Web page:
Operation of MOSFET
The operation of a metal-oxide-semiconductor field-effect transistor which is abbreviated as MOSFET can be separated into three modes, depending upon the voltages at the terminals. In the following conversation, a simplified algebraic model is used which is accurate only for old technology. Modern MOSFET characteristics need computer models that have rather much more complex behavior.
For an enhancement-mode, n-channel MOSFET, the 3 operational modes that are:
- Cut off,
- Sub threshold, or
- Weak-inversion mode
While VGS < Vth:
In which Vth is the threshold voltage of the device.
As per to the basic threshold model transistor is turned off and there is no conduction in between drain and source. Actually, the Boltzmann distribution of electron energies permits some of the more energetic electrons at the source to enter the channel and flow to the drain, resultant in a sub threshold current which is an exponential function of gate-source voltage. Whereas the current between drain and source should ideally be zero while the transistor is being employed as a turned-off switch, there is a weak-inversion current, occasionally termed as sub threshold leakage.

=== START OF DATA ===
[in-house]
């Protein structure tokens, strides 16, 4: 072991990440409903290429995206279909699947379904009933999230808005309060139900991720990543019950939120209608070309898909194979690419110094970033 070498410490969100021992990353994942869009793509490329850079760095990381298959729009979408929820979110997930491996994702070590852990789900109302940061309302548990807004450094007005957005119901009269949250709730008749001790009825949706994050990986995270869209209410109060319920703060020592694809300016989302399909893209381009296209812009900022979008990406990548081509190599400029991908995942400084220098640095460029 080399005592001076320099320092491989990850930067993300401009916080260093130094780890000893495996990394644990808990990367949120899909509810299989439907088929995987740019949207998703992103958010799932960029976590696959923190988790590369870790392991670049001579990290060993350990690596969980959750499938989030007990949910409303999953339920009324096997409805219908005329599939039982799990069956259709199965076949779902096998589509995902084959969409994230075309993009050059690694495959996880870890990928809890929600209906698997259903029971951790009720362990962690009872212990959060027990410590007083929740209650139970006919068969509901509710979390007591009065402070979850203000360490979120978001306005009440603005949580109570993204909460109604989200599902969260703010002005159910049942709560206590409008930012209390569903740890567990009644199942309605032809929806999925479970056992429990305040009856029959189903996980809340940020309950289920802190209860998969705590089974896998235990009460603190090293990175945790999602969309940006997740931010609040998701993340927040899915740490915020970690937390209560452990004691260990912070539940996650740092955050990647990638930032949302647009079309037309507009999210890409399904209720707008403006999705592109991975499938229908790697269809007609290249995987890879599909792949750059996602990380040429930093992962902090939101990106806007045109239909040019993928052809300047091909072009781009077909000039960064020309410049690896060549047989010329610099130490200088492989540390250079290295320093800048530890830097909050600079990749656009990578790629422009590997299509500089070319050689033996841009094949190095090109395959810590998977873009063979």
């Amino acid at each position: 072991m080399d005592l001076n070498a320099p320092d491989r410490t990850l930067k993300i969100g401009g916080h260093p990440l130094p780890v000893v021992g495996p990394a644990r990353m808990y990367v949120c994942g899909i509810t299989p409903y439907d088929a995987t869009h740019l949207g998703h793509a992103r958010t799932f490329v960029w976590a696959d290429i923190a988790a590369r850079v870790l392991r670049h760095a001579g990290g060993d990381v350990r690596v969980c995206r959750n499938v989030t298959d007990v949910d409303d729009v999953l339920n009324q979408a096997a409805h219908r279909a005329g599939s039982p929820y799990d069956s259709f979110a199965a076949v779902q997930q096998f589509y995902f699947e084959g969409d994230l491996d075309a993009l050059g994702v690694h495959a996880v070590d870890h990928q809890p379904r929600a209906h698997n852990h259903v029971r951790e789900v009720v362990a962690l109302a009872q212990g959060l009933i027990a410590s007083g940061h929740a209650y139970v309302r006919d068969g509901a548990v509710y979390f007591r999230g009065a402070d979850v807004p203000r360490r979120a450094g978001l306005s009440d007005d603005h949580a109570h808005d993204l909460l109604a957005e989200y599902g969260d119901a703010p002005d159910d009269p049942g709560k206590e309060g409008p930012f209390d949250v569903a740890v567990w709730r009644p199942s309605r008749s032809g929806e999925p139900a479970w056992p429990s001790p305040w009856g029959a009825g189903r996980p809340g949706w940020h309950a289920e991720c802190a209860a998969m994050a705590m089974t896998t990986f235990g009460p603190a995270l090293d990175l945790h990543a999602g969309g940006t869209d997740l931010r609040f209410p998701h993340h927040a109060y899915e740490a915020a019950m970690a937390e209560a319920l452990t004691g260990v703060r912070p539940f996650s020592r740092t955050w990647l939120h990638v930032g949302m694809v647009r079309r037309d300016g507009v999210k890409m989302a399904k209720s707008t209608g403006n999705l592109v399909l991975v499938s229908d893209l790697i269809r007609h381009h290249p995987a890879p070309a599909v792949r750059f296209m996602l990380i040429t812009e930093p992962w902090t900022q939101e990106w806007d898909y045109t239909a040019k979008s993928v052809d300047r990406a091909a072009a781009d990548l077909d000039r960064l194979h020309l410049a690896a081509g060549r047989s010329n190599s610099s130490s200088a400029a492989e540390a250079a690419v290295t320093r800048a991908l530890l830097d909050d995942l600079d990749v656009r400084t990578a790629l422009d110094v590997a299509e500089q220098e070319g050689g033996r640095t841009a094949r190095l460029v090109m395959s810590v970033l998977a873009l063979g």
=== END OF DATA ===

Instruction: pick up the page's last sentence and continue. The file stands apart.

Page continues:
In weak inversion the current changes exponentially with gate-to-source bias VGS as described approximately by:
ID ≈ ID0e ((VGS - Vth) / n VT),
In which ID0 = current at VGS = Vth and the slope factor n is described by
n = 1 + CD / COX,
Along with CD = capacitance of the depletion layer and COX = capacitance of the oxide layer. There is no drain voltage dependence of the current once VDS > > VT, in a long-channel device however as channel length is reduced drain-induced barrier lowering introduces drain voltage dependence which depends in a complex way upon the device geometry (for instance, the channel doping, the junction doping and so on). Commonly, threshold voltage Vth for this mode is described as the gate voltage at which a selected value of current ID0 takes place, for instance, ID0 = 1 μA, that may not be similar Vth-value employed in the equations for the following modes.
A number of micro power analog circuits are designed to take benefit of sub threshold conduction. Through working in the weak-inversion region, the MOSFETs in these types of circuits deliver the highest possible trans conductance-to-current ratio, that are:
gm / ID = 1 / (nVT), almost that of a bipolar transistor.